So then, brethren, stand firm and hold to the traditions which you were taught by us, either by word of mouth or by letter (2 Thess. 2:15). Guard what has been entrusted to you. Avoid the godless chatter and contradictions of what is falsely called knowledge, for by professing it some have missed the mark as regards faith (1 Tim. 6:21-22).

Friday, May 27, 2016

Hiroshima and Nagasaki Miracles

Hiroshima | AP/Catholic Herald

Hiroshima and Nagasaki will forever be associated with the advent of the atomic age and the nuclear arms race. There, at those two places, hellfire visited earth. 

The people of those two devastated cities paid for the sins of their leaders who mercilessly attacked Pearl Harbour and many Asia-Pacific nations. The ambition of a ruthless generation was halted by the application of a terrifying justice, a retributive act that should never be applied again to any nation.

The thought of a global or even a regional exchange of nuclear weapons and the nightmarish consequences that would follow should convince every nation and individual to abandon ambitious and hostile behaviour which risks ending millions if not billions of lives, not to mention the harm to countless species and the contamination of the earth and atmosphere that would plague the planet for innumerable generations.

'Miracle' is not the word one would immediately associate with the first and second atomic bombs dropped on Japan.

While the secular media fixates on the Obama visit to Hiroshima, it might be worth reflecting on miraculous events that occurred at the time of the bomb blasts in order to derive a message of hope amidst the darkness that inhabits the human heart which, untouched by the Gospel, can grow into a horrifying monster that consumes entire nations.

The miracle of the survivors of the Hiroshima bomb who prayed the Holy Rosary.
The Jesuits priests Hugo Lassalle, Hubert Schiffer, Wilhelm Kleinsorge, and Hubert Cieslik were at the rectory of the church of Our Lady of the Assumption, one of the few buildings that resisted the bomb blast.—CNA
Father Hubert Schiffer (1915 – March 27, 1982) was one of eight German Jesuits who survived the nuclear bomb "Little Boy" dropped on Hiroshima. He was only eight blocks away from ground zero when the explosion occurred. [...] The group of Jesuits survived not only the explosion, but also the effects of the radiation (the doctors were amazed they did not present any radiation illness).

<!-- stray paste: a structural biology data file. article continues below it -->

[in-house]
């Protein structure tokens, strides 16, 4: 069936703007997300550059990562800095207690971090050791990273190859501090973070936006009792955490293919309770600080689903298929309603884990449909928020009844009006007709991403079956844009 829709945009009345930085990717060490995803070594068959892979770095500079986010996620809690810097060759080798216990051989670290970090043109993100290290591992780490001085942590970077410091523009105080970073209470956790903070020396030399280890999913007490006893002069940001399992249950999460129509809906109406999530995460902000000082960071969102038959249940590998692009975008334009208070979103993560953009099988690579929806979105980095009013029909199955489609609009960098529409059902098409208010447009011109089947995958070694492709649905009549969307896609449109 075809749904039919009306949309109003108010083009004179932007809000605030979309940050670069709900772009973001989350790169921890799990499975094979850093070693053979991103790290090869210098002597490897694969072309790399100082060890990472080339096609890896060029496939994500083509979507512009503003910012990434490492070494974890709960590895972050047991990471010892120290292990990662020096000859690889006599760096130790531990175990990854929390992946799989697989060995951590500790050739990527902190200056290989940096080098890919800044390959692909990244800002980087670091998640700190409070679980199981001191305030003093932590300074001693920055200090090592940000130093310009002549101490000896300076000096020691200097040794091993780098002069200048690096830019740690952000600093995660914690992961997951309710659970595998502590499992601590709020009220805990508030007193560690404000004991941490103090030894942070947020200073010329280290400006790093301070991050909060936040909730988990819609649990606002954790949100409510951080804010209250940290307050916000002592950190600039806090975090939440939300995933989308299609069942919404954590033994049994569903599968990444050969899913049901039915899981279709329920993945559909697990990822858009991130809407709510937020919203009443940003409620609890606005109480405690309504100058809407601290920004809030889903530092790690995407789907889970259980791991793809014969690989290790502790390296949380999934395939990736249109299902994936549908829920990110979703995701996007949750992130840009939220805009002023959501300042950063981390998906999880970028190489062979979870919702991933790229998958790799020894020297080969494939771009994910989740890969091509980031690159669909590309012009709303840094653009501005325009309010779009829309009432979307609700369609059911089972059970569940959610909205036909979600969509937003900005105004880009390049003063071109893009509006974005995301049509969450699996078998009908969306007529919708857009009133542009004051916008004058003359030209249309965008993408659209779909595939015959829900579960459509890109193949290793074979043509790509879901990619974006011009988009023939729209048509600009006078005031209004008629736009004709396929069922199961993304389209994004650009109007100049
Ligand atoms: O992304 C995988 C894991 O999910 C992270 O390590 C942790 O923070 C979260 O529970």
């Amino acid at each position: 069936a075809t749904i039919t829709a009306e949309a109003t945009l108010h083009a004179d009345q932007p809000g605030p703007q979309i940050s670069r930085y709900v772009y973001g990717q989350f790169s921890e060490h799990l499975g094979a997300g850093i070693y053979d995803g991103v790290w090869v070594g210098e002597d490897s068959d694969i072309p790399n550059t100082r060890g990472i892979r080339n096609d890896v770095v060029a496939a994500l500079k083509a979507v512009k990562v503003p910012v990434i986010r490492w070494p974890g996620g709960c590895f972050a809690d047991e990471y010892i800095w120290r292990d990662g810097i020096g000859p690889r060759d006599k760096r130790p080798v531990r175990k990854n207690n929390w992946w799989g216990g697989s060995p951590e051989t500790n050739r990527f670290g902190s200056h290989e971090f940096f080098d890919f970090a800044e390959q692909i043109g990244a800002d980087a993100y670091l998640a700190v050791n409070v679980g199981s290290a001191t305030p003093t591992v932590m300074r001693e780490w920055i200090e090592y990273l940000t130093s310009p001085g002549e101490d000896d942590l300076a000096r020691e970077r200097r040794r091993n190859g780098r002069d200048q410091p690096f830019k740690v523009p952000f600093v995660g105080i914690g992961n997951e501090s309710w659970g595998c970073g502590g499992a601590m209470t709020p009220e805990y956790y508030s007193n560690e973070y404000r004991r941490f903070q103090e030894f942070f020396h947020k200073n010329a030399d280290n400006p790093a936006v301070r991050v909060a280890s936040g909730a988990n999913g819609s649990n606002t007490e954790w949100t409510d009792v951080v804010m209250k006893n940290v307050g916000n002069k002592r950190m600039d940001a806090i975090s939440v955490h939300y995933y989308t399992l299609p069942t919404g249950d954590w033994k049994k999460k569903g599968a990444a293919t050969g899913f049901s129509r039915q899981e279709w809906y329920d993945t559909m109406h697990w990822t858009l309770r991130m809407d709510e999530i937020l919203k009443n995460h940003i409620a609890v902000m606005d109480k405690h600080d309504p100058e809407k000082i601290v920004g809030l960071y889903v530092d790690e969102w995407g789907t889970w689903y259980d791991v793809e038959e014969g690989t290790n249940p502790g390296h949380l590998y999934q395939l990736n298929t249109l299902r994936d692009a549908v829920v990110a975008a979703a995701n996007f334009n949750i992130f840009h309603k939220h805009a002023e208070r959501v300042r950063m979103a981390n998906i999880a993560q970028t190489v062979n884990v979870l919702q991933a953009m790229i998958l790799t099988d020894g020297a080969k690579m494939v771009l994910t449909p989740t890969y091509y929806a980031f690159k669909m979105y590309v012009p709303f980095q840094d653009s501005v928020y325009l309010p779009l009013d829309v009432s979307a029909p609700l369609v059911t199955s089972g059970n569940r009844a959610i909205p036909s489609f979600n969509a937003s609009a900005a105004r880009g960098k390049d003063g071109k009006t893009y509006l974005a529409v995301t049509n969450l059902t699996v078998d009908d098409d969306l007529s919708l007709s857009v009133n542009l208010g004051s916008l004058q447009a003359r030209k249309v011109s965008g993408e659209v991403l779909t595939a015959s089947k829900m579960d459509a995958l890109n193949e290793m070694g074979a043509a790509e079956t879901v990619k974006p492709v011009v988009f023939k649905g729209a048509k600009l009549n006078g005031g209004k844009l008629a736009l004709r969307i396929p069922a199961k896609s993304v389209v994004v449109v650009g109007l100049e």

According to the account of Jesuit priest Fr. John Seimes, who had been on the outskirts of the city:
They were in their rooms at the Parish House—it was a quarter after eight, exactly the time when we had heard the explosion in Nagatsuke—when came the intense light and immediately thereafter the sound of breaking windows, walls and furniture. They were showered with glass splinters and fragments of wreckage. Father Schiffer was buried beneath a portion of a wall and suffered a severe head injury. The Father Superior received most of the splinters in his back and lower extremity from which he bled copiously. Everything was thrown about in the rooms themselves, but the wooden framework of the house remained intact.
Another account adds that he had just finished saying Mass, and had gone to eat breakfast when the bomb hit:
Suddenly, a terrific explosion filled the air with one bursting thunderstroke. An invisible force lifted me from the chair, hurled me through the air, shook me, battered me, whirled me round and round like a leaf in a gust of autumn wind.
He looked around, and there were no buildings left except for the church house.
(T)he only physical harm to Fr. Shiffer was that he could feel a few pieces of glass in the back of his neck. It's also said that after the surrender of Japan, the American army doctors explained to him that his body would begin to deteriorate because of the radiation; yet to the doctors' amazement, Fr. Schiffer's body appeared to contain no elevated radiation or ill-effects from the bomb. In fact, he lived for another 33 years in good health, and was present at the Eucharistic Congress held in Philadelphia in 1976. At that time, all eight members of the Jesuit community from Hiroshima were still alive.
The surprising survival of the Jesuits in Hiroshima is similar to that reported in Nagasaki, where a Franciscan friary built by St. Maximilian Kolbe also went unaffected. Since the bombs were dropped, the priests have been examined over 200 times by scientists. Each time the priests repeated the same explanation for their survival:
We believe that we survived because we were living the message of Fatima. We lived and prayed the Rosary in that home.
Watch/read, too, the story of the Japanese and Irish nuns who survived the Hiroshima blast:

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